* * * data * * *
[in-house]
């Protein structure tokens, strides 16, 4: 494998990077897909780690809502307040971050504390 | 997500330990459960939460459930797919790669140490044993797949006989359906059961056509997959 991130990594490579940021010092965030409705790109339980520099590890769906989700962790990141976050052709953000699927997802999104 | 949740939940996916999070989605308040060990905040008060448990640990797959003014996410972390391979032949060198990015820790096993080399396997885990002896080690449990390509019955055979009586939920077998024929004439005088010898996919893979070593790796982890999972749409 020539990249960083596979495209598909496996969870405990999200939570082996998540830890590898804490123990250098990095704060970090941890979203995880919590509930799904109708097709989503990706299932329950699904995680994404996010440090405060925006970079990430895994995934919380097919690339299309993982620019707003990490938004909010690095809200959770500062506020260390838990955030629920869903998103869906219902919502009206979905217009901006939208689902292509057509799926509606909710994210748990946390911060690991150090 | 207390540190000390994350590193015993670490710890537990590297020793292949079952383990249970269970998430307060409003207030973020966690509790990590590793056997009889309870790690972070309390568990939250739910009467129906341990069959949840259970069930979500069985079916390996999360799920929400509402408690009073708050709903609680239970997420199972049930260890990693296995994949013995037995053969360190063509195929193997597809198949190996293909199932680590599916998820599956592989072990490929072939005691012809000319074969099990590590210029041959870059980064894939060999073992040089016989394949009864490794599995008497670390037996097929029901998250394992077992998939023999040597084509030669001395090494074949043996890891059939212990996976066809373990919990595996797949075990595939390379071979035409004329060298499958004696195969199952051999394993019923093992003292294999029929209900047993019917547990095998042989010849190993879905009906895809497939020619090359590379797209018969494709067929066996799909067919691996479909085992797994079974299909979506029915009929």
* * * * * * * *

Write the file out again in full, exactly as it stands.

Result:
[in-house]
């Protein structure tokens, strides 16, 4: 494998990077897909780690809502307040971050504390 | 997500330990459960939460459930797919790669140490044993797949006989359906059961056509997959 991130990594490579940021010092965030409705790109339980520099590890769906989700962790990141976050052709953000699927997802999104 | 949740939940996916999070989605308040060990905040008060448990640990797959003014996410972390391979032949060198990015820790096993080399396997885990002896080690449990390509019955055979009586939920077998024929004439005088010898996919893979070593790796982890999972749409 020539990249960083596979495209598909496996969870405990999200939570082996998540830890590898804490123990250098990095704060970090941890979203995880919590509930799904109708097709989503990706299932329950699904995680994404996010440090405060925006970079990430895994995934919380097919690339299309993982620019707003990490938004909010690095809200959770500062506020260390838990955030629920869903998103869906219902919502009206979905217009901006939208689902292509057509799926509606909710994210748990946390911060690991150090 | 207390540190000390994350590193015993670490710890537990590297020793292949079952383990249970269970998430307060409003207030973020966690509790990590590793056997009889309870790690972070309390568990939250739910009467129906341990069959949840259970069930979500069985079916390996999360799920929400509402408690009073708050709903609680239970997420199972049930260890990693296995994949013995037995053969360190063509195929193997597809198949190996293909199932680590599916998820599956592989072990490929072939005691012809000319074969099990590590210029041959870059980064894939060999073992040089016989394949009864490794599995008497670390037996097929029901998250394992077992998939023999040597084509030669001395090494074949043996890891059939212990996976066809373990919990595996797949075990595939390379071979035409004329060298499958004696195969199952051999394993019923093992003292294999029929209900047993019917547990095998042989010849190993879905009906895809497939020619090359590379797209018969494709067929066996799909067919691996479909085992797994079974299909979506029915009929």